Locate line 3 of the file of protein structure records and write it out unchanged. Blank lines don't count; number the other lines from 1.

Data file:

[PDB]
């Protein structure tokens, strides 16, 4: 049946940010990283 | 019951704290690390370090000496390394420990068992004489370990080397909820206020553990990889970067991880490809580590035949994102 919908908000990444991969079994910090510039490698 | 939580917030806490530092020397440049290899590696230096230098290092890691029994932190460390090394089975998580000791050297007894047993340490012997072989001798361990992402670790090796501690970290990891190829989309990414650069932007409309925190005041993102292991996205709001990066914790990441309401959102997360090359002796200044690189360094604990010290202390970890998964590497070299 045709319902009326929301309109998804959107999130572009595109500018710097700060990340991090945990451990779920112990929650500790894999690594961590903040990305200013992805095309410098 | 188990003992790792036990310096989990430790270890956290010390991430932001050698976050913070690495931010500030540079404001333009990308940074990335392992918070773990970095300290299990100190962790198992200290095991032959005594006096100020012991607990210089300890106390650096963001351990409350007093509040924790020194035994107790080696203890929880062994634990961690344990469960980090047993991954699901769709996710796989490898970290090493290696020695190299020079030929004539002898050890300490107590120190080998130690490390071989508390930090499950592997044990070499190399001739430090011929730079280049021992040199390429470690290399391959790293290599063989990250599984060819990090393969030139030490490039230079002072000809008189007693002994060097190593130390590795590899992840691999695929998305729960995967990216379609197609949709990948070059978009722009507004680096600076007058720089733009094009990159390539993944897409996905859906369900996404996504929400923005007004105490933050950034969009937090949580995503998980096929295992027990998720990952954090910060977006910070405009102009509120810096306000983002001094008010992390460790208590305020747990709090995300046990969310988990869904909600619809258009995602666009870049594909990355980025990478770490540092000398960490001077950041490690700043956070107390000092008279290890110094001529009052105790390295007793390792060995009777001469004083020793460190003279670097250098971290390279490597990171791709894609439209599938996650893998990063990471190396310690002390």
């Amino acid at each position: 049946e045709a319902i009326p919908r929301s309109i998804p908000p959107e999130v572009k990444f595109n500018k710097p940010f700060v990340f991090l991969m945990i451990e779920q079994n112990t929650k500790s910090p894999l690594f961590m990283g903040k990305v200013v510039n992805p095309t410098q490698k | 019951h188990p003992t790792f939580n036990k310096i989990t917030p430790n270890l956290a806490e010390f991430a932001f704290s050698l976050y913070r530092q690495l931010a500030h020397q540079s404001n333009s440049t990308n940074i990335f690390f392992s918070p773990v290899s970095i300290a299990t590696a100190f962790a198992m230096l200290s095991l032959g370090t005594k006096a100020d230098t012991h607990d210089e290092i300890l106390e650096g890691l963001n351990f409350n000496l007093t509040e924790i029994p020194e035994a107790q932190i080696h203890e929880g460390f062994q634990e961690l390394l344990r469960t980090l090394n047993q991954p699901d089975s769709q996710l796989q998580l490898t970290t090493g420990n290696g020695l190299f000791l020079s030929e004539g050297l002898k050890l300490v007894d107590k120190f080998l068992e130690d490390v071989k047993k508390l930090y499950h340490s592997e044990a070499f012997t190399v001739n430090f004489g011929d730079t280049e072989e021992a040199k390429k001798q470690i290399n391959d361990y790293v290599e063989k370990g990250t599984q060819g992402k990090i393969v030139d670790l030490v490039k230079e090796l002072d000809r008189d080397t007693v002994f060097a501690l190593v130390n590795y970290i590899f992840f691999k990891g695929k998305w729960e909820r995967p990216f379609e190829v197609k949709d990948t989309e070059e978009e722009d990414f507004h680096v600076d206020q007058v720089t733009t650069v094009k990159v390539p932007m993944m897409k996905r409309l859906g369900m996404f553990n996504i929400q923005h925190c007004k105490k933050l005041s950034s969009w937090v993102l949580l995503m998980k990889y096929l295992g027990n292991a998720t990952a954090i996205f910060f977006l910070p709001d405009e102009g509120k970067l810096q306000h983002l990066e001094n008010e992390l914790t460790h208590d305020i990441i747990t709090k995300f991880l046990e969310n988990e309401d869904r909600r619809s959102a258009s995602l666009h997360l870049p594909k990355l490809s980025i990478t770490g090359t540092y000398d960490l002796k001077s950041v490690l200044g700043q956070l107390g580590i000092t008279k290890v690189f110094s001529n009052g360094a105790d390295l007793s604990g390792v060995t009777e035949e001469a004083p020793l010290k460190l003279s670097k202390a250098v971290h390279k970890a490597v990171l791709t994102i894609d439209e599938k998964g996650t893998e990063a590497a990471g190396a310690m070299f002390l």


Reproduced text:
């Amino acid at each position: 049946e045709a319902i009326p919908r929301s309109i998804p908000p959107e999130v572009k990444f595109n500018k710097p940010f700060v990340f991090l991969m945990i451990e779920q079994n112990t929650k500790s910090p894999l690594f961590m990283g903040k990305v200013v510039n992805p095309t410098q490698k | 019951h188990p003992t790792f939580n036990k310096i989990t917030p430790n270890l956290a806490e010390f991430a932001f704290s050698l976050y913070r530092q690495l931010a500030h020397q540079s404001n333009s440049t990308n940074i990335f690390f392992s918070p773990v290899s970095i300290a299990t590696a100190f962790a198992m230096l200290s095991l032959g370090t005594k006096a100020d230098t012991h607990d210089e290092i300890l106390e650096g890691l963001n351990f409350n000496l007093t509040e924790i029994p020194e035994a107790q932190i080696h203890e929880g460390f062994q634990e961690l390394l344990r469960t980090l090394n047993q991954p699901d089975s769709q996710l796989q998580l490898t970290t090493g420990n290696g020695l190299f000791l020079s030929e004539g050297l002898k050890l300490v007894d107590k120190f080998l068992e130690d490390v071989k047993k508390l930090y499950h340490s592997e044990a070499f012997t190399v001739n430090f004489g011929d730079t280049e072989e021992a040199k390429k001798q470690i290399n391959d361990y790293v290599e063989k370990g990250t599984q060819g992402k990090i393969v030139d670790l030490v490039k230079e090796l002072d000809r008189d080397t007693v002994f060097a501690l190593v130390n590795y970290i590899f992840f691999k990891g695929k998305w729960e909820r995967p990216f379609e190829v197609k949709d990948t989309e070059e978009e722009d990414f507004h680096v600076d206020q007058v720089t733009t650069v094009k990159v390539p932007m993944m897409k996905r409309l859906g369900m996404f553990n996504i929400q923005h925190c007004k105490k933050l005041s950034s969009w937090v993102l949580l995503m998980k990889y096929l295992g027990n292991a998720t990952a954090i996205f910060f977006l910070p709001d405009e102009g509120k970067l810096q306000h983002l990066e001094n008010e992390l914790t460790h208590d305020i990441i747990t709090k995300f991880l046990e969310n988990e309401d869904r909600r619809s959102a258009s995602l666009h997360l870049p594909k990355l490809s980025i990478t770490g090359t540092y000398d960490l002796k001077s950041v490690l200044g700043q956070l107390g580590i000092t008279k290890v690189f110094s001529n009052g360094a105790d390295l007793s604990g390792v060995t009777e035949e001469a004083p020793l010290k460190l003279s670097k202390a250098v971290h390279k970890a490597v990171l791709t994102i894609d439209e599938k998964g996650t893998e990063a590497a990471g190396a310690m070299f002390l």